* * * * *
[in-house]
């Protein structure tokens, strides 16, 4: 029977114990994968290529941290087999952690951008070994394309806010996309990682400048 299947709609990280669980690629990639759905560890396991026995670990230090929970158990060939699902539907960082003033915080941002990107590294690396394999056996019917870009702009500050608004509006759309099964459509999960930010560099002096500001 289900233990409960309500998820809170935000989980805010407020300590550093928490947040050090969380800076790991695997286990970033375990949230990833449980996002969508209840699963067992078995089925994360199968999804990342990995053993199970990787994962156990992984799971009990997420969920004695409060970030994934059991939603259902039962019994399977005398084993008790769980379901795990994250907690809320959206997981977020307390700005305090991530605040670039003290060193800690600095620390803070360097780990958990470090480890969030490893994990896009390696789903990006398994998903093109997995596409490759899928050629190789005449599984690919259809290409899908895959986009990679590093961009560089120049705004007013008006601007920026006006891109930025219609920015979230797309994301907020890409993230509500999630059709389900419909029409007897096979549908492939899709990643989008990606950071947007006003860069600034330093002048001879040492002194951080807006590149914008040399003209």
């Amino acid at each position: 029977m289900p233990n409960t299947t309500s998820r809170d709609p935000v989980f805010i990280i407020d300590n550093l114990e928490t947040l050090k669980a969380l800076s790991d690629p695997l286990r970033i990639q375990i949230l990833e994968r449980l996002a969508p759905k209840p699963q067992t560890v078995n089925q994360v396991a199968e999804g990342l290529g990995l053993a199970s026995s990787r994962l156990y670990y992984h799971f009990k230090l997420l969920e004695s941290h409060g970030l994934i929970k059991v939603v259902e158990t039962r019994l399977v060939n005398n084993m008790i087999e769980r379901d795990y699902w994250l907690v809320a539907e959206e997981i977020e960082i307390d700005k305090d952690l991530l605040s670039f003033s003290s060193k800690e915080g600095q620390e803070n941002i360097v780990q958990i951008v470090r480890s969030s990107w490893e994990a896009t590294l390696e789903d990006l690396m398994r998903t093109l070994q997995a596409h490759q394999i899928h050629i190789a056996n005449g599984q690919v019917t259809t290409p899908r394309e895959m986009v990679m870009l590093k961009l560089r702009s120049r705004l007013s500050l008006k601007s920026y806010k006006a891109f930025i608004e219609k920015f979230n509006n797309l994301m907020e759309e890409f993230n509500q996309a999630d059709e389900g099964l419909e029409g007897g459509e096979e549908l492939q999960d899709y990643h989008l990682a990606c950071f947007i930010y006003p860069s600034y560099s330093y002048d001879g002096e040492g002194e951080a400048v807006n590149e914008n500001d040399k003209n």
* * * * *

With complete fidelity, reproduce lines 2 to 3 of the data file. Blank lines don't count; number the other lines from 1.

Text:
């Protein structure tokens, strides 16, 4: 029977114990994968290529941290087999952690951008070994394309806010996309990682400048 299947709609990280669980690629990639759905560890396991026995670990230090929970158990060939699902539907960082003033915080941002990107590294690396394999056996019917870009702009500050608004509006759309099964459509999960930010560099002096500001 289900233990409960309500998820809170935000989980805010407020300590550093928490947040050090969380800076790991695997286990970033375990949230990833449980996002969508209840699963067992078995089925994360199968999804990342990995053993199970990787994962156990992984799971009990997420969920004695409060970030994934059991939603259902039962019994399977005398084993008790769980379901795990994250907690809320959206997981977020307390700005305090991530605040670039003290060193800690600095620390803070360097780990958990470090480890969030490893994990896009390696789903990006398994998903093109997995596409490759899928050629190789005449599984690919259809290409899908895959986009990679590093961009560089120049705004007013008006601007920026006006891109930025219609920015979230797309994301907020890409993230509500999630059709389900419909029409007897096979549908492939899709990643989008990606950071947007006003860069600034330093002048001879040492002194951080807006590149914008040399003209």
């Amino acid at each position: 029977m289900p233990n409960t299947t309500s998820r809170d709609p935000v989980f805010i990280i407020d300590n550093l114990e928490t947040l050090k669980a969380l800076s790991d690629p695997l286990r970033i990639q375990i949230l990833e994968r449980l996002a969508p759905k209840p699963q067992t560890v078995n089925q994360v396991a199968e999804g990342l290529g990995l053993a199970s026995s990787r994962l156990y670990y992984h799971f009990k230090l997420l969920e004695s941290h409060g970030l994934i929970k059991v939603v259902e158990t039962r019994l399977v060939n005398n084993m008790i087999e769980r379901d795990y699902w994250l907690v809320a539907e959206e997981i977020e960082i307390d700005k305090d952690l991530l605040s670039f003033s003290s060193k800690e915080g600095q620390e803070n941002i360097v780990q958990i951008v470090r480890s969030s990107w490893e994990a896009t590294l390696e789903d990006l690396m398994r998903t093109l070994q997995a596409h490759q394999i899928h050629i190789a056996n005449g599984q690919v019917t259809t290409p899908r394309e895959m986009v990679m870009l590093k961009l560089r702009s120049r705004l007013s500050l008006k601007s920026y806010k006006a891109f930025i608004e219609k920015f979230n509006n797309l994301m907020e759309e890409f993230n509500q996309a999630d059709e389900g099964l419909e029409g007897g459509e096979e549908l492939q999960d899709y990643h989008l990682a990606c950071f947007i930010y006003p860069s600034y560099s330093y002048d001879g002096e040492g002194e951080a400048v807006n590149e914008n500001d040399k003209n």